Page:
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 Another thing I cannot understand is how the crowds listening to him saying that jest-in-rape could have snickered and enjoyed it. To paraphrase Vice President Jojo Binay, don’t these people have mothers, daughters, sisters, aunts, etc.? This depraved sense of humor, however, is only part of the mystery of why some people would even take Duterte seriously as candidate for President.

 As one netizen put it quite vividly, quite upset: “In this political sortie as shown in this video, (Rodrigo Duterte) turned the case of a rape victim into a joke. He said that what he regrets about the case is that the rape victim is so beautiful, and he would have demanded, 'Dapat ang mayor ang mauna.' In another video, he told his story about molesting their housemaid and why he believes it is only venial sin, because 'maid lang siya.' This man is sick! And the culture of sexism he is creating is sickening! The crowds laugh at all his jokes which demean women, making themselves more and more like him. Think of all the women and girls in your life before you vote for Duterte. Think also of the men and boys as well, for you would not want them to become unto the image and likeness of Duterte.” 

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To be sure, the reaction of Duterte’s adoring fans to his sick joke about the poor Australian missionary, whose only crime was to minister to the inmates of the Davao Penal Colony at that time, is very much a part of the strong protest reaction against the incumbent President and his lackadaisical attitude about everything, and his no-show in times of crises. 

Moreover, compared to his wimpy and colorless rivals, the contender from Davao appears to be the exact opposite: all fire and brimstone, swagger and braggadocio personified. The more he dishes out curses and gutter language, the more crowds flock to his rallies. 

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But it's easy to see that Duterte doesn't have the material to be a good president---with his king-size ego he'll not be able to work with anyone and every week there would be hiring and firing in the Cabinet. What we can see from past events is that a Duterte presidency would produce a most unstable situation for the country.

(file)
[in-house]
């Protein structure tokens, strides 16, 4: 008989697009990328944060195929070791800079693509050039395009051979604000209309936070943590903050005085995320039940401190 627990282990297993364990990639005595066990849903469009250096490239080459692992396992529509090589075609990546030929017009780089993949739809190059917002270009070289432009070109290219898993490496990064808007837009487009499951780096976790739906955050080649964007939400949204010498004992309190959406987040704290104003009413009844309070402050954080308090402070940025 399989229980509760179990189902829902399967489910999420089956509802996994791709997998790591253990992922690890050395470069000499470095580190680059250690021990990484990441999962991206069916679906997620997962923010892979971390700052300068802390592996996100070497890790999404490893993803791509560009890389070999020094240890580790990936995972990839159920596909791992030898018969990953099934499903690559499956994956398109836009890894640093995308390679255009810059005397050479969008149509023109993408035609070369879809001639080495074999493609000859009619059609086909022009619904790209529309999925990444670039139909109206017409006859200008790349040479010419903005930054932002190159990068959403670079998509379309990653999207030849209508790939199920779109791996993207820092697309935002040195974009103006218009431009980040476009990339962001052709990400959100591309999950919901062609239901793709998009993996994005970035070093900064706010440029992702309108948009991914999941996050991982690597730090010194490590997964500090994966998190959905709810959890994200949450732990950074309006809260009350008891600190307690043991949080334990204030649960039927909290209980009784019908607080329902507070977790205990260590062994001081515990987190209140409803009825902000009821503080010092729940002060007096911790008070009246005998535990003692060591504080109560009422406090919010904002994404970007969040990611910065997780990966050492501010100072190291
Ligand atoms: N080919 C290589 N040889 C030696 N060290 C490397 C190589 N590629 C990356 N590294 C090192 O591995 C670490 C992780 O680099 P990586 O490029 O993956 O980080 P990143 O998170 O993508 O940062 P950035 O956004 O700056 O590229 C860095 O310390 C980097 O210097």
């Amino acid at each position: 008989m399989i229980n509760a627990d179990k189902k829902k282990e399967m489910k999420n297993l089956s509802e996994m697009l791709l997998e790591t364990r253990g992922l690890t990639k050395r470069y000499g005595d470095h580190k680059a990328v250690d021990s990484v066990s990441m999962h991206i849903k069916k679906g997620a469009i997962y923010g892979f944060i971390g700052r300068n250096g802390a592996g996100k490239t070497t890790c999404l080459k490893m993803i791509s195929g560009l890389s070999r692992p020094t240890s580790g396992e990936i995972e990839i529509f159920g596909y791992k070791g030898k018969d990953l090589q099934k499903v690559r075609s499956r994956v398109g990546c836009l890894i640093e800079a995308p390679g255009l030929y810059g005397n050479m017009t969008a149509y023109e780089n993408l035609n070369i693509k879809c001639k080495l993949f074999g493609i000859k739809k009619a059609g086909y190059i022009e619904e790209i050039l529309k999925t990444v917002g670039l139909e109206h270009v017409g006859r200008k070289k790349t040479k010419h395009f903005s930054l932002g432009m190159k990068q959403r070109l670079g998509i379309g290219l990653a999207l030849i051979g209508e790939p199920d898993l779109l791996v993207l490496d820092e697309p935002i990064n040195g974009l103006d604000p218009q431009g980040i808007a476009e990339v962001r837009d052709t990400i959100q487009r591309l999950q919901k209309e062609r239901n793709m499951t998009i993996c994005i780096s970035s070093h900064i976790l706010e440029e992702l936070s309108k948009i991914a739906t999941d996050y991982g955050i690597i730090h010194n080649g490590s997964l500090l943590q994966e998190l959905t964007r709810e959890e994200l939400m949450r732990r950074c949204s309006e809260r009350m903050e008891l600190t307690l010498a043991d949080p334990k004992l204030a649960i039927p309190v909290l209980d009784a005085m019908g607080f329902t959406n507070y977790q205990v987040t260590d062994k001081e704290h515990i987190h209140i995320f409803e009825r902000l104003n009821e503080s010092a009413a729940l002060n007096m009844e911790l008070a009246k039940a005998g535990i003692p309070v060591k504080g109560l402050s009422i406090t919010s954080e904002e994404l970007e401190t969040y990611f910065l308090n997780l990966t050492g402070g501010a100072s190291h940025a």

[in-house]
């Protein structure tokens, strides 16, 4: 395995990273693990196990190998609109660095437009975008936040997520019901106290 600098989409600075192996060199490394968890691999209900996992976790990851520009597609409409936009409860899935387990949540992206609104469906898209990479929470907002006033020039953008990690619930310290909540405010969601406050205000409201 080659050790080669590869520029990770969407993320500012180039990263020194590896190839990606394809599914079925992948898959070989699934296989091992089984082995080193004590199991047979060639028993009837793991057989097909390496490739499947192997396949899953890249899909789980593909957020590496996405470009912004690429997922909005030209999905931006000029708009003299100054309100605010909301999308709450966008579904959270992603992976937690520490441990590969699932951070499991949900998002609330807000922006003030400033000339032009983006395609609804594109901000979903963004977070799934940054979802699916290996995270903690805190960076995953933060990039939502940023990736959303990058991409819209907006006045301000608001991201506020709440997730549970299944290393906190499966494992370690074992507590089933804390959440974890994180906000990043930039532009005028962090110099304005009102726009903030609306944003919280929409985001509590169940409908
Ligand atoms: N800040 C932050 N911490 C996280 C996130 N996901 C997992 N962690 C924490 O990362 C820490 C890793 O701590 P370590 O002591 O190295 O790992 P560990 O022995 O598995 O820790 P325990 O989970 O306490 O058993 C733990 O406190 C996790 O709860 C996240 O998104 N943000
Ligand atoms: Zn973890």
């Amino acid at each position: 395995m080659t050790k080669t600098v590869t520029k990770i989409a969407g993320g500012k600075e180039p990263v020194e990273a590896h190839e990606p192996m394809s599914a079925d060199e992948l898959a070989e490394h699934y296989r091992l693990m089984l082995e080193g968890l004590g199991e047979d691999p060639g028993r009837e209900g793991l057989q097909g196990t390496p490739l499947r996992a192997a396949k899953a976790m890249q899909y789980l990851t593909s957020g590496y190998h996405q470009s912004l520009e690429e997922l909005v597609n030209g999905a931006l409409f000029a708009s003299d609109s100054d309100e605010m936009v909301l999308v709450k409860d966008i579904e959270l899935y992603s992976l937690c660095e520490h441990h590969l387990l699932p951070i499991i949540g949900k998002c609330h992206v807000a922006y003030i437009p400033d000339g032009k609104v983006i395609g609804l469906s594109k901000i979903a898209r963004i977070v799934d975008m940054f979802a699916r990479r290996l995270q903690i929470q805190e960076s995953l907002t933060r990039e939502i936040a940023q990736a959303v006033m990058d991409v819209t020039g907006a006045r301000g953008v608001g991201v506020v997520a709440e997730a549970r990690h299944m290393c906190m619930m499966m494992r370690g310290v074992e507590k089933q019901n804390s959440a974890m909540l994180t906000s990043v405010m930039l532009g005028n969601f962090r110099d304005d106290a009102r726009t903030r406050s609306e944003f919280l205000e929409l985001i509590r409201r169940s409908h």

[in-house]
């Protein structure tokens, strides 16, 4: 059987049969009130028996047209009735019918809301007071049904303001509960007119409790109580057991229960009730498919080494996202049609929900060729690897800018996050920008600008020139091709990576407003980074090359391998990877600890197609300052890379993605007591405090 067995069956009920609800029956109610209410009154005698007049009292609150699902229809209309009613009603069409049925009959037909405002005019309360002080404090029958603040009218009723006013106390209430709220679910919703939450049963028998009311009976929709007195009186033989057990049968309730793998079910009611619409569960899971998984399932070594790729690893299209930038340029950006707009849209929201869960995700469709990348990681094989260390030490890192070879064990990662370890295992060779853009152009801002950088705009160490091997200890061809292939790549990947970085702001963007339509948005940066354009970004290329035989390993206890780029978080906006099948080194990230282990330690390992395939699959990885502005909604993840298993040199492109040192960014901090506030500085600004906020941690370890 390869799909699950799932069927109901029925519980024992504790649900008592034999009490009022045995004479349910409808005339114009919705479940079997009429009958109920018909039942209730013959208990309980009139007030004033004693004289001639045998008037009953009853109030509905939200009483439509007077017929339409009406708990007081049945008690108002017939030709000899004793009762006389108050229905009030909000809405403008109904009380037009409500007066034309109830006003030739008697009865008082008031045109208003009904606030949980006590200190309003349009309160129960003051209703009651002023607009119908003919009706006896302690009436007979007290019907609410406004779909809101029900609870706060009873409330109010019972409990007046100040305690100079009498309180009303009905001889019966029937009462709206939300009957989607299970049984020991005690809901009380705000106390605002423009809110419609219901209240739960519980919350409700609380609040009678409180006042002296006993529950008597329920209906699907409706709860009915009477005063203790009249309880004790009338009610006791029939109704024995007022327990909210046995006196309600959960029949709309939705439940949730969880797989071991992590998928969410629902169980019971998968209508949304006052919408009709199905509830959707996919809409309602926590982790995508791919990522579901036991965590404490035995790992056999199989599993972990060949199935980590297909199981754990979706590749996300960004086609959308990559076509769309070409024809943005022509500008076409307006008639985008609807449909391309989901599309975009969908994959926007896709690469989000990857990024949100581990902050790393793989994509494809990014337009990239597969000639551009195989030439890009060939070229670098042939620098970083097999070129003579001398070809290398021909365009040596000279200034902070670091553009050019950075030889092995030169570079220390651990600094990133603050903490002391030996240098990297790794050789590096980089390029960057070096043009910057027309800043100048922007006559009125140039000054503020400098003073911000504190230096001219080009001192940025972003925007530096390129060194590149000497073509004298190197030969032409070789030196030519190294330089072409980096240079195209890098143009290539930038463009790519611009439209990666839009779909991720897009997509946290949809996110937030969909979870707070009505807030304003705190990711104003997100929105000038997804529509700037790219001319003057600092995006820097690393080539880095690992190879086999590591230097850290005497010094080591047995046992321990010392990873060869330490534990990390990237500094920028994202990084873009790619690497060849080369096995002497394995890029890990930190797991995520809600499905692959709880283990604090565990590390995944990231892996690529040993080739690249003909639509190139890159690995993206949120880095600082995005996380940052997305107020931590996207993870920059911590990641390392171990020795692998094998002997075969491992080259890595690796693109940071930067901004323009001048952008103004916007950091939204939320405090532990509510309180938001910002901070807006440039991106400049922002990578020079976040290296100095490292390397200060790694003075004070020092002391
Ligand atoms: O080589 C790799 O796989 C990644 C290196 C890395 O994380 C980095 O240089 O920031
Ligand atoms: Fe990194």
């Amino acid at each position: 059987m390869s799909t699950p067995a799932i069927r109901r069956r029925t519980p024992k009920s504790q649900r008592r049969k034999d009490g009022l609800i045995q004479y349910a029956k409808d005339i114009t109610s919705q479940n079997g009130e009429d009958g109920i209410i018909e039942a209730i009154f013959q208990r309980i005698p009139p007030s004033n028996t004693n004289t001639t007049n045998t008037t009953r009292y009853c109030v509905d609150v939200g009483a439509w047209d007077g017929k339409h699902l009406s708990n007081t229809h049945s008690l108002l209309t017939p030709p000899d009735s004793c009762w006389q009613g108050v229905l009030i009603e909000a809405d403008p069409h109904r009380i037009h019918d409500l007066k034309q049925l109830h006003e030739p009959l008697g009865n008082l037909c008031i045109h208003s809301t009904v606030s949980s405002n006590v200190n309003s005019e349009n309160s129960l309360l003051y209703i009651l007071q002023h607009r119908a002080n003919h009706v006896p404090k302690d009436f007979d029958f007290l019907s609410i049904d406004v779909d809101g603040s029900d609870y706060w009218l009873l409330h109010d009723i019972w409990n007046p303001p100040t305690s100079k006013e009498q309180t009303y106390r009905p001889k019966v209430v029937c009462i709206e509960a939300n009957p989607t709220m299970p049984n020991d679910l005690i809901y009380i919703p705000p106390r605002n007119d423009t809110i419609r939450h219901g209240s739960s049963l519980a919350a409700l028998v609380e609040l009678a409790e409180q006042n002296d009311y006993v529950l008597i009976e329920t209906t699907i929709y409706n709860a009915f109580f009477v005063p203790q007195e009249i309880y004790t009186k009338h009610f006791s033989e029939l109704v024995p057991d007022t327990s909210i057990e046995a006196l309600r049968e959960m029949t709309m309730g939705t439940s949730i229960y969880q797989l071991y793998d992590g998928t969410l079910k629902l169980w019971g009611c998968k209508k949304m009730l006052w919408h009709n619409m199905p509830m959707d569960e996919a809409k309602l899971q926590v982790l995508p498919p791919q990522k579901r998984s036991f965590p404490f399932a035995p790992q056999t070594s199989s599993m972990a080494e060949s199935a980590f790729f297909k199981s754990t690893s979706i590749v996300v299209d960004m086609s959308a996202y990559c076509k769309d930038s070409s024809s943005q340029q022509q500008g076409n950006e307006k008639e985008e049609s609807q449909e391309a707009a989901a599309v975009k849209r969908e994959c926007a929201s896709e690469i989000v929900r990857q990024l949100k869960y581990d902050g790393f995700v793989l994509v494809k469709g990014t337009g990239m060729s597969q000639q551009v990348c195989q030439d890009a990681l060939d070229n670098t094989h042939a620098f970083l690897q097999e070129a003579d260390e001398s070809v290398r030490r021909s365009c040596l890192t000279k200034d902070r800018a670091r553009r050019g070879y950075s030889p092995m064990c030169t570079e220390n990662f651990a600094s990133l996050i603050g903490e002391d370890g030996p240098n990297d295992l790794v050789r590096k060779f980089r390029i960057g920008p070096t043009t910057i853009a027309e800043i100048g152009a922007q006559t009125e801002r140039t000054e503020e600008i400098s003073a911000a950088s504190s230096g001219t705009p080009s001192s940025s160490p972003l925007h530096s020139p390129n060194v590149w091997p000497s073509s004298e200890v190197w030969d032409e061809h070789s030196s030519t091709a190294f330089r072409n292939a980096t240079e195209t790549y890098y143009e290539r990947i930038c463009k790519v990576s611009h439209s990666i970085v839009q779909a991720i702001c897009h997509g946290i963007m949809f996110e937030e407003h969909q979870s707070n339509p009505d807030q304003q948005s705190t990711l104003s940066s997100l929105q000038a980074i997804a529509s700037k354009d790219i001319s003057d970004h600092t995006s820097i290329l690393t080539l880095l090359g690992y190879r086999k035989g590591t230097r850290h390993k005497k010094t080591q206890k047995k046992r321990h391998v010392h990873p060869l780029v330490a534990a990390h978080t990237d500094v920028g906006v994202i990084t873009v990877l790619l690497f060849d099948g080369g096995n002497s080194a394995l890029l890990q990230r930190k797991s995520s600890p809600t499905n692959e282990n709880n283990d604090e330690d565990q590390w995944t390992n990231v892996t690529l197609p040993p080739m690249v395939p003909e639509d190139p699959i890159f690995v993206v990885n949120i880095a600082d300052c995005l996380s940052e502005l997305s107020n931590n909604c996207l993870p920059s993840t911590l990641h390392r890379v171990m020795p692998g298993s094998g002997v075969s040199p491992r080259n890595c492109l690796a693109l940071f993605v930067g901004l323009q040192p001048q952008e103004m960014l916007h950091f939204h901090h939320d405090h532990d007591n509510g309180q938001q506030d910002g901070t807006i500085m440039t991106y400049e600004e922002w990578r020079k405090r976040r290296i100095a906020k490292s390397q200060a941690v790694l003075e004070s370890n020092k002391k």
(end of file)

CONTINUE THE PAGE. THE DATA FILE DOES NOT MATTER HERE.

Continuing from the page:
Results of a psychiatric test conducted in 2000 on Davao's colorful politician by  psychologist Natividad Dayan, former President of the International Council of Psychologists, prior to the annulment of Duterte's first marriage, give an interesting image that could have a direct bearing on the future of this country, should he make it this May. The results read in part: "Destructive behavior, lack of self-discipline, poor capacity for objective judgment, lack of capacity for remorse, unable to reflect on the consequences of his actions." 

To be sure, that psychiatric assessment was made sixteen years ago, but it is evident from his current behavior that he hasn't changed much. The report should serve as serious food for thought for the electorate in the coming electoral exercise. 

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Over the past days since the jest-in rape remark erupted, Duterte was stubborn and adamant against apologizing for it, even though he was well aware that he could lose votes. In fact he said he was prepared to lose in the elections rather than surrender something he felt deeply about. But later good sense and fear of losing in the elections appear to have gotten the better of the PDP-Laban under which he is running.  

Late night news quoted the PDP-Laban statement on Duterte's behalf which said: “I formally apologize to the Filipino people for my recent remarks in a rally. There was no intention of disrespecting our women and those who have been victims of this horrible crime. Sometimes my mouth can get the better of me.” 

Just how far his PDP-LABAN-issued apology would get him remains to be seen. The people have seen the worst of this man. How would this controversy affect his ratings and who stands to profit from his possible fall from grace. Abangan.